The “1985-A” scenes are truly fascinating. In the story, Hill Valley is a dystopian hell-hole full of motorcycle gangs, burnt-out buildings, nudie joints, polluting industries with belching smokestacks and a massive casino hotel called Biff’s Pleasure Palace. The place reflects the personality and values of Biff himself, who, Doc Brown tells us in a dialogue-heavy scene, made his entire fortune by betting on sports events listed in Gray’s Sports Almanac. At the door of Biff’s Pleasure Palace Marty sees an informational video talking up Biff as “America’s greatest living folk hero.” From this he learns that Biff has also married his mother (Lea Thompson). Marty is cornered by some of Biff’s henchmen, including a pre-Titanic Billy Zane, and knocked unconscious. He awakens in the 27th floor penthouse of the casino hotel, which is a garish disaster of faux gilt, animal prints, hot tubs and busty women, including Lorraine (Marty’s mother) herself, whom Biff has had “enhanced” with enormous unnatural breasts through plastic surgery.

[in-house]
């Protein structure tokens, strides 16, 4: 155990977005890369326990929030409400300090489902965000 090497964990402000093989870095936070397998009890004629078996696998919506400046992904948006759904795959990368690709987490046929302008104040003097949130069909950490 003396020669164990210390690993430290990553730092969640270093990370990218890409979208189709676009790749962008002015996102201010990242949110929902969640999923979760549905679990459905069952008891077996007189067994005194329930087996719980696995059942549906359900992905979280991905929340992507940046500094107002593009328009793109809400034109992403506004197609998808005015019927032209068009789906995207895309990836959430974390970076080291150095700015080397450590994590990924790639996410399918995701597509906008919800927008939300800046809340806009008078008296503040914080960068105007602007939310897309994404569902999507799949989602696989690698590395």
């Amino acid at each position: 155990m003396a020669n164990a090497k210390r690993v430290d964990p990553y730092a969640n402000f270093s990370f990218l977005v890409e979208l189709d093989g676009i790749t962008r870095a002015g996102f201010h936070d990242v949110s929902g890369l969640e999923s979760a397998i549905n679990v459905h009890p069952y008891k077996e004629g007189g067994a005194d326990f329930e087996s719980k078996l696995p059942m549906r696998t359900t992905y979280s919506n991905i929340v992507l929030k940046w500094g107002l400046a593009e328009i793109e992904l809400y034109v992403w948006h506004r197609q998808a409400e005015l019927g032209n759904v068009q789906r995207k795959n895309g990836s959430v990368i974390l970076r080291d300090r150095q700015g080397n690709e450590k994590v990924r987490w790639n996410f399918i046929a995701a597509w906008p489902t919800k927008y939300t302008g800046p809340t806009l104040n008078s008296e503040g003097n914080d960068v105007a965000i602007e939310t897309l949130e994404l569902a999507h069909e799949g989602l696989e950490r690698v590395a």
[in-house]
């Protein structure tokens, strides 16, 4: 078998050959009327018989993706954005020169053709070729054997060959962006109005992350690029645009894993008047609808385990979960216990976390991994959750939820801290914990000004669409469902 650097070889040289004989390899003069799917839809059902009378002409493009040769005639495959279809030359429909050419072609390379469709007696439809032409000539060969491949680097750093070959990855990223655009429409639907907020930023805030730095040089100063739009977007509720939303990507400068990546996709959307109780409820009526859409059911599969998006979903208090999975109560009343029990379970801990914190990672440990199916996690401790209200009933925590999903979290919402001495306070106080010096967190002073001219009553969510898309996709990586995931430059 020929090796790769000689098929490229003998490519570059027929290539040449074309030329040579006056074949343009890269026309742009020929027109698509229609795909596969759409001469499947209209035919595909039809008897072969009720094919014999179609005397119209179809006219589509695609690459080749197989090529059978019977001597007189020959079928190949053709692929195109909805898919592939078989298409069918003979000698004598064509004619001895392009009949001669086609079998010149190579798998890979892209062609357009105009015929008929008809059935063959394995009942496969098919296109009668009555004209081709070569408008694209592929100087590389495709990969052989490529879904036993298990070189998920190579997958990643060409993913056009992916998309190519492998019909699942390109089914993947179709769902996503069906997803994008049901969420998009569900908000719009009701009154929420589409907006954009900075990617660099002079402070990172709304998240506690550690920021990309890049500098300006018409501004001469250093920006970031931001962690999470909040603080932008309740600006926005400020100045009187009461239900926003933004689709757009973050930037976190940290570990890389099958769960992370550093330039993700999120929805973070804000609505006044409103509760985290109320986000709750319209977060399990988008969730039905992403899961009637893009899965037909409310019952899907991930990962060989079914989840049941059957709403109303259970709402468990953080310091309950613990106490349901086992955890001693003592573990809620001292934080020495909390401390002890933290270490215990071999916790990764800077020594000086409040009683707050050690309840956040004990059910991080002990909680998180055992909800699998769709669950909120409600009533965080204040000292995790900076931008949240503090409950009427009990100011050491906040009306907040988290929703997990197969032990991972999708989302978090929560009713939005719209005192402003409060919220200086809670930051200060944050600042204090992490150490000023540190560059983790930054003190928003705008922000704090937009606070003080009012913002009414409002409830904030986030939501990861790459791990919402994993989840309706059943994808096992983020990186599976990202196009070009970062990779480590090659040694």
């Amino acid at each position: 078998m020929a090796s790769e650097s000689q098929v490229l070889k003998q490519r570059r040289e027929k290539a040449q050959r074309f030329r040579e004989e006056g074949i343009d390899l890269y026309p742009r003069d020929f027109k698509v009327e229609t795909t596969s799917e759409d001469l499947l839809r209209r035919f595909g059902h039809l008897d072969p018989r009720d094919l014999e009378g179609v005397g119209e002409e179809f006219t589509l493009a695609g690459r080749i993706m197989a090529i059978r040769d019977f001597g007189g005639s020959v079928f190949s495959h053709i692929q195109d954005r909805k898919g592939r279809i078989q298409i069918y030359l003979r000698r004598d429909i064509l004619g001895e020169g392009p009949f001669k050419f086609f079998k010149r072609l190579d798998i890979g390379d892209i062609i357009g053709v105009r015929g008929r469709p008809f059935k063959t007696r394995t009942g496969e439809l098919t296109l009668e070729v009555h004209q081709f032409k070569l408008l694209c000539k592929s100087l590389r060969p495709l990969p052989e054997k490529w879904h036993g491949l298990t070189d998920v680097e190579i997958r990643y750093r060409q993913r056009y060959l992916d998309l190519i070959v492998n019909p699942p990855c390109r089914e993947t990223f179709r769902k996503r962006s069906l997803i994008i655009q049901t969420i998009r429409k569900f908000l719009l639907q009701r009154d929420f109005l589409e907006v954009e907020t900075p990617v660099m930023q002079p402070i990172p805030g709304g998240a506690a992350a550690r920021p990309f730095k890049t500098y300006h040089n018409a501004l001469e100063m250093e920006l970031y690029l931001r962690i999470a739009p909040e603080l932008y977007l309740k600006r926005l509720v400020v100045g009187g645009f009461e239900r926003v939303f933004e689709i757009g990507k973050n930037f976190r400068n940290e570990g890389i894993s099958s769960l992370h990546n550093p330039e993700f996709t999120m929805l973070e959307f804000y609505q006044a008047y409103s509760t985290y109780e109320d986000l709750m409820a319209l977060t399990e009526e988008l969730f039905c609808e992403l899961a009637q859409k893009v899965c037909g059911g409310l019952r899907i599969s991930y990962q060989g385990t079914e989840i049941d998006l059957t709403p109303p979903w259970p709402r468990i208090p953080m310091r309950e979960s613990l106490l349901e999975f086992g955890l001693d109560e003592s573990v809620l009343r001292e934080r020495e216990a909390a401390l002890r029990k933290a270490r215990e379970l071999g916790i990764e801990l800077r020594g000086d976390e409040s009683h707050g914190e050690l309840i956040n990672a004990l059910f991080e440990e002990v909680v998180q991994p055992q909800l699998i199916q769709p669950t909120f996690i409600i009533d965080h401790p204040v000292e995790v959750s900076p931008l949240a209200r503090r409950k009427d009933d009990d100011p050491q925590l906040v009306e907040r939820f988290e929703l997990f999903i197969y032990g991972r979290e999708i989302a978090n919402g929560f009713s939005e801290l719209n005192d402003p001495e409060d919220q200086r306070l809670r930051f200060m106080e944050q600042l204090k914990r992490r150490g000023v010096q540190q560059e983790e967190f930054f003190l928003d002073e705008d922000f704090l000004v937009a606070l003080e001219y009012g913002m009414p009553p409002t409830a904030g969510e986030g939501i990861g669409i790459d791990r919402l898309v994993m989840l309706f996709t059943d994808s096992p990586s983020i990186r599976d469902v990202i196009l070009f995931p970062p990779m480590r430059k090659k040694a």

Watching Back to the Future Part II from the standpoint of 2017, it’s obvious and very chilling to realize who the character of powerful 1985-A Biff is modeled after. The model for the character is, tragically and astonishingly, sitting in the Oval Office at this very moment.

Note the decor in this scene taking place in “Biff’s Pleasure Palace” in the dystopian 1985-A. Its garish tastes evoke a sort of Trumpian excess.

Indeed, the 1985-A scenes are much more interesting today than they were when the film came out in 1989. They depict a world very much like the one that President Donald Trump thinks we live in, or alternatively that he likes. Trump apparently believes that crime rates are skyrocketing out of control (they’re not) and that even small-town American communities are awash in violent hooliganism, which in the 1985-A scenes are manifested by waves of gruff bikers and highly militarized police gliding around in tanks. Even the former Hill Valley High principal, Strickland (James Tolkan) carries a shotgun, wears bandoliers and cries, “Eat lead, slackers!” as he fires back at the perpetrators of an attempted drive-by. This is the dark and violent America that Trump today, in 2017, thinks we all live in.